in southern Johor state was also attacked on Thursday with unknown
assailants throwing red paint at the building before dawn, local police
A day earlier a Sikh temple was attacked, apparently because the Sikh scriptures also use the word "Allah".
least eight other churches have been firebombed or vandalised since the
court ruling allowing the Malaysian Catholic weekly newspaper, the Herald, to use the word "Allah" to refer to God in its Malay-language edition.
The legal firm attacked on Thursday represents the Herald.
Speaking to The Associated Press news agency, S Selvarajah, one of
the firm's lawyers, said staff had arrived at work to find several
locks and steel grille doors cut, drawers ransacked and papers strewn
on the floor.
Selvarajah said a laptop was missing while a mobile phone service
provider's shop and tuition centre on the first floor were not broken
"Criticism and dissent are legitimate forms of expression, but threats, coercion, intimidation or violence are unacceptable"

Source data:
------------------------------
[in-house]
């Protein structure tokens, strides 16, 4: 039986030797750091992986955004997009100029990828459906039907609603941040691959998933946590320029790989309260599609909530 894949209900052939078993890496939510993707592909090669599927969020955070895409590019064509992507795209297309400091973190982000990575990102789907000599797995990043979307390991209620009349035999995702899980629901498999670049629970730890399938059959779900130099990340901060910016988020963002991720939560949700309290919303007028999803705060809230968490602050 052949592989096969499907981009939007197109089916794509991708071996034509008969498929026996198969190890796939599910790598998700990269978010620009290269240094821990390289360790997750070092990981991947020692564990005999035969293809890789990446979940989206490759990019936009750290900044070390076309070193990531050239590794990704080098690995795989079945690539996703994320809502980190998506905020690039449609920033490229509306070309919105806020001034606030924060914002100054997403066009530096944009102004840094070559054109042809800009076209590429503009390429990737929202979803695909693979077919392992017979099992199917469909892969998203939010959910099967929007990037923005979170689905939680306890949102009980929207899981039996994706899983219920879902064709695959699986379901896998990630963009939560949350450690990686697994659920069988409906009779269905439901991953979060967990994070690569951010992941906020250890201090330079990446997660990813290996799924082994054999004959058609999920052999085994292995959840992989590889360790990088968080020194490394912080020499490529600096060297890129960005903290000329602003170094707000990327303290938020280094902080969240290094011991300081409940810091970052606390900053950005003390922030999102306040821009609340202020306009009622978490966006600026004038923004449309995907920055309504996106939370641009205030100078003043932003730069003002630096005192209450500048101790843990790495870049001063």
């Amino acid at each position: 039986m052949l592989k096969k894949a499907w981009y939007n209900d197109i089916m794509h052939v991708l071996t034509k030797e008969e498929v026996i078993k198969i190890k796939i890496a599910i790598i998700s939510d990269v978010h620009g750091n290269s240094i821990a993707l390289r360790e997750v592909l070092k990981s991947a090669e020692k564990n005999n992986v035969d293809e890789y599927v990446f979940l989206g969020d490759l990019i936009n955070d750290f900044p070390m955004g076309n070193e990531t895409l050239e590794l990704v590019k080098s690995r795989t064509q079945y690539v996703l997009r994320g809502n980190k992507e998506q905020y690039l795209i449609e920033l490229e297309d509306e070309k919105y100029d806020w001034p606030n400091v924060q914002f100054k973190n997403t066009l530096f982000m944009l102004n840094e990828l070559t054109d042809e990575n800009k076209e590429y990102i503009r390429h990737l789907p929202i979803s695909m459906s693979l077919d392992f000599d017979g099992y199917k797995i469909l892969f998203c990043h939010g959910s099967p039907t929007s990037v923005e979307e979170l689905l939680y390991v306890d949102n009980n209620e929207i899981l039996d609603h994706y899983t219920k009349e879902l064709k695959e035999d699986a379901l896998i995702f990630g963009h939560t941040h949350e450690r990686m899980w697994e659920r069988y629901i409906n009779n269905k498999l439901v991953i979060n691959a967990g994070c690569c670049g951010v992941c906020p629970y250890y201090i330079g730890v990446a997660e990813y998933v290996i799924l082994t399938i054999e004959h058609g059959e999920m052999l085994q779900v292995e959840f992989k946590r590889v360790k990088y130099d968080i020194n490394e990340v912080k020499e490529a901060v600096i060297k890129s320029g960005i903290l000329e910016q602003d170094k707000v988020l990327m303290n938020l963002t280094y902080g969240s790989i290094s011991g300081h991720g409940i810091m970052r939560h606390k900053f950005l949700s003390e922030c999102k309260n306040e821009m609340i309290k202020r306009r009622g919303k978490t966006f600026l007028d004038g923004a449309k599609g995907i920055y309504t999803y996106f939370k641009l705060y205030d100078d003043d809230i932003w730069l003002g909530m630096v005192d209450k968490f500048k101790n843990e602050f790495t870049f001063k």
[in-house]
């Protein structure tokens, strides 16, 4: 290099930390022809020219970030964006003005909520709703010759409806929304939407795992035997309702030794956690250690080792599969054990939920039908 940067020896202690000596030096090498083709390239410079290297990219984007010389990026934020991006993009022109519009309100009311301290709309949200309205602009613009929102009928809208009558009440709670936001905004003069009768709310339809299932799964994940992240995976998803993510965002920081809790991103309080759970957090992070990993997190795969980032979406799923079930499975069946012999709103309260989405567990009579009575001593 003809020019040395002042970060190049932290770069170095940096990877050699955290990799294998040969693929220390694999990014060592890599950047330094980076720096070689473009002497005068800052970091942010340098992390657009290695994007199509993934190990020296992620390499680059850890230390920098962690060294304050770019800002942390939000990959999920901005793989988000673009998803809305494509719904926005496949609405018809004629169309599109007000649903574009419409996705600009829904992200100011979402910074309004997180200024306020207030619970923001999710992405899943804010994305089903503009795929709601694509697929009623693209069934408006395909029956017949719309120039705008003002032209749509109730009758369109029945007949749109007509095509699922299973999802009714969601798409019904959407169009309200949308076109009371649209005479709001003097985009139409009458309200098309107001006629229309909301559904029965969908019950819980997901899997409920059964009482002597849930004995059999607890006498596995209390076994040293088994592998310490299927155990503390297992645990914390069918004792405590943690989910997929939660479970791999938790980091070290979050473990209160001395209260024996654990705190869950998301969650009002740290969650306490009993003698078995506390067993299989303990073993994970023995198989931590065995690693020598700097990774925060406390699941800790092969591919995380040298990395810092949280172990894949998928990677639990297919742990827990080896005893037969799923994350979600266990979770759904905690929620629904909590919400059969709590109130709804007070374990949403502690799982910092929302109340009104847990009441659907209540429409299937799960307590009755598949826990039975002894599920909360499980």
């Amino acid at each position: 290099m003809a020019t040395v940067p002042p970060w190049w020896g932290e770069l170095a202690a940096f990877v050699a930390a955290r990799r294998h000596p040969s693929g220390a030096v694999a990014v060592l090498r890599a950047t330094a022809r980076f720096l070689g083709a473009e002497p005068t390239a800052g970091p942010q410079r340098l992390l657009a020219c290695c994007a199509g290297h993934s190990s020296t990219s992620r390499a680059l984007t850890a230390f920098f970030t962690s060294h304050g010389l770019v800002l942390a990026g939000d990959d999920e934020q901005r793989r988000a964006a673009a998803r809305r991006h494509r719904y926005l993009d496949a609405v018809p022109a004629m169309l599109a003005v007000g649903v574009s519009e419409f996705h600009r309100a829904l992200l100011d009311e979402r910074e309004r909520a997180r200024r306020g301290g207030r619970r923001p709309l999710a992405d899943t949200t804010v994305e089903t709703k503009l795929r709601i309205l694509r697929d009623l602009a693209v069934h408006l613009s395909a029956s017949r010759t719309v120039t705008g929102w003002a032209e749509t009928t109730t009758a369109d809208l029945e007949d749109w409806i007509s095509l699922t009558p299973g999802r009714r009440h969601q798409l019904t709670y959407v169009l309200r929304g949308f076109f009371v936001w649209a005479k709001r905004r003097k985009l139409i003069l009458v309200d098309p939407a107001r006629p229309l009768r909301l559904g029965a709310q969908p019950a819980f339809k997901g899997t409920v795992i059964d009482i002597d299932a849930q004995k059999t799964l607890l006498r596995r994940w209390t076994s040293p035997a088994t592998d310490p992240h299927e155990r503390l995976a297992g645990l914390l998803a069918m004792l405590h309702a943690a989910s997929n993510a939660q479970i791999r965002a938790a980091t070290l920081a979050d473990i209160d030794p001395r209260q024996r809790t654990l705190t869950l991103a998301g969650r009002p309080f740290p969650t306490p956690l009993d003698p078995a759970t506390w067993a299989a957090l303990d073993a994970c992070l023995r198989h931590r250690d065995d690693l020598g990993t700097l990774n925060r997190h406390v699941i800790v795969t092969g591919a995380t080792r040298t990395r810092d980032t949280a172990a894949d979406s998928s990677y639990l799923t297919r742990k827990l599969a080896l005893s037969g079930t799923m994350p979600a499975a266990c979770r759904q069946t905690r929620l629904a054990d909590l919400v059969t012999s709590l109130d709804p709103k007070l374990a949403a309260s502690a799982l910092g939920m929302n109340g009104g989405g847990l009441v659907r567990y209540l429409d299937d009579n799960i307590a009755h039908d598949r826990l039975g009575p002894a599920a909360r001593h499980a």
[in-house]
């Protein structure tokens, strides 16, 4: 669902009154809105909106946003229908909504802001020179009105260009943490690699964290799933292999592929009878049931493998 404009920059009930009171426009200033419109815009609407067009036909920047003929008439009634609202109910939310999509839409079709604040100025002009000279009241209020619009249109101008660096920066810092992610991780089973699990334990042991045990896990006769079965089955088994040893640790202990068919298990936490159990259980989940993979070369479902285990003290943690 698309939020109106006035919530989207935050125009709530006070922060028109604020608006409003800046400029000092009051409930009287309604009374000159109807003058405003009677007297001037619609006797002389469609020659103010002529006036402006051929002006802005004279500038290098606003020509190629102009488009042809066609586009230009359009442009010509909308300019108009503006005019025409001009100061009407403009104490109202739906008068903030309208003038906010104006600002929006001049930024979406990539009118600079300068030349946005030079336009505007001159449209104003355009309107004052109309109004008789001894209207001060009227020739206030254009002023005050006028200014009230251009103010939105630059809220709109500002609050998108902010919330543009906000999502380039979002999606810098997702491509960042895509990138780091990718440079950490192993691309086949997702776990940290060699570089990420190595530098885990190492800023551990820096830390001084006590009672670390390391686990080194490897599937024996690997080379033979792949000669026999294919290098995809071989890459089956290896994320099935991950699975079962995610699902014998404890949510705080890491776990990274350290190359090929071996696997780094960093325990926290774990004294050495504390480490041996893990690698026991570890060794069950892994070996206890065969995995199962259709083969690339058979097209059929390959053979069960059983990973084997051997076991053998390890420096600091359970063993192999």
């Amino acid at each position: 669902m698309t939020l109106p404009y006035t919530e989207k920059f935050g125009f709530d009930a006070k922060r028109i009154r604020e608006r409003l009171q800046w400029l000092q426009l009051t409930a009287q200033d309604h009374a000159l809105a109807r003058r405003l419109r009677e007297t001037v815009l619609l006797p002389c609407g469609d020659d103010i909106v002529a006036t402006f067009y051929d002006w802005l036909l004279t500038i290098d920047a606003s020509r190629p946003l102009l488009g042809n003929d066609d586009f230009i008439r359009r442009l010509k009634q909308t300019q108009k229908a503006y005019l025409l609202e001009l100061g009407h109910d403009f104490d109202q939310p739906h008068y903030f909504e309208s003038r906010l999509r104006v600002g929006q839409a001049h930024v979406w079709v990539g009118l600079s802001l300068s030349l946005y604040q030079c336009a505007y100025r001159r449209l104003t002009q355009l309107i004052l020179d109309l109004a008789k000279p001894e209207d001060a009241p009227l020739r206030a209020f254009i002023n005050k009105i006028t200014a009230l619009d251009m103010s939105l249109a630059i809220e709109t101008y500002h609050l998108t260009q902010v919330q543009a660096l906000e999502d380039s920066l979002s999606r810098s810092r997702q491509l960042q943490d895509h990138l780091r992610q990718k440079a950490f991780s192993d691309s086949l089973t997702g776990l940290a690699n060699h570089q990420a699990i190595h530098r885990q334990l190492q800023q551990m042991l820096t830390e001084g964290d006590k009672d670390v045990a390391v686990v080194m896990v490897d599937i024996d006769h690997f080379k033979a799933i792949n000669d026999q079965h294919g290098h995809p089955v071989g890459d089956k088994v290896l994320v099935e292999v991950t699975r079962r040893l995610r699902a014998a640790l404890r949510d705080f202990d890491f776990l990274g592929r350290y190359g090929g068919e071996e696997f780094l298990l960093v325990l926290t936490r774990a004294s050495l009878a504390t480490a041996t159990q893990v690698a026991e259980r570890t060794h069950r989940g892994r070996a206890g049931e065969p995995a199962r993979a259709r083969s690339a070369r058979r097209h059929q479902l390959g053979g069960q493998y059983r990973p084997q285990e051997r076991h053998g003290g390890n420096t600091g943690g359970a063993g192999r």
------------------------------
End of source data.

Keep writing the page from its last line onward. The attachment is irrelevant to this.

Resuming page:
Ragunath Kesavan, Malaysian Bar president
"Only our office has been targeted," he said.
"It looks like it is an intimidation tactic … We anticipated something will happen. We are definitely upset about this."
Father Lawrence Andrew, the editor of the Herald, said he was "very concerned" about the break-in which he believes is linked to the ongoing court case.
"The law firm does not have any money or many valuables so we believe this is purely aimed at intimidation," he told AFP.
Meanwhile, the Malaysian Bar Association condemned the attack and urged a "thorough investigation".
Ragunath Kesavan, the president, said in a statement that lawyers
must be free to represent their clients "without fear or favour".
"Criticism and dissent are legitimate forms of expression, but
threats, coercion, intimidation or violence are unacceptable," he said.
'Acts of extremism'
Najib Abdul Razak, the Malaysian prime minister, has condemned the attacks that have followed the ruling last Friday.
He has vowed to do everything to bring the culprits to justice, and
denied accusations that Umno, the party he leads, was racist.
Earlier this week the Malaysian home ministry in a briefing for
foreign diplomats condemned the "acts of extremism" and pledged to
"protect the sanctity" of the country's diverse religions.
The Herald has been using Allah in its Bahasa Malaysia, the
country's national language, publication since 1995, but it was not
until 2006 that it was warned by the government to stop using the word "Allah"
to refer to God.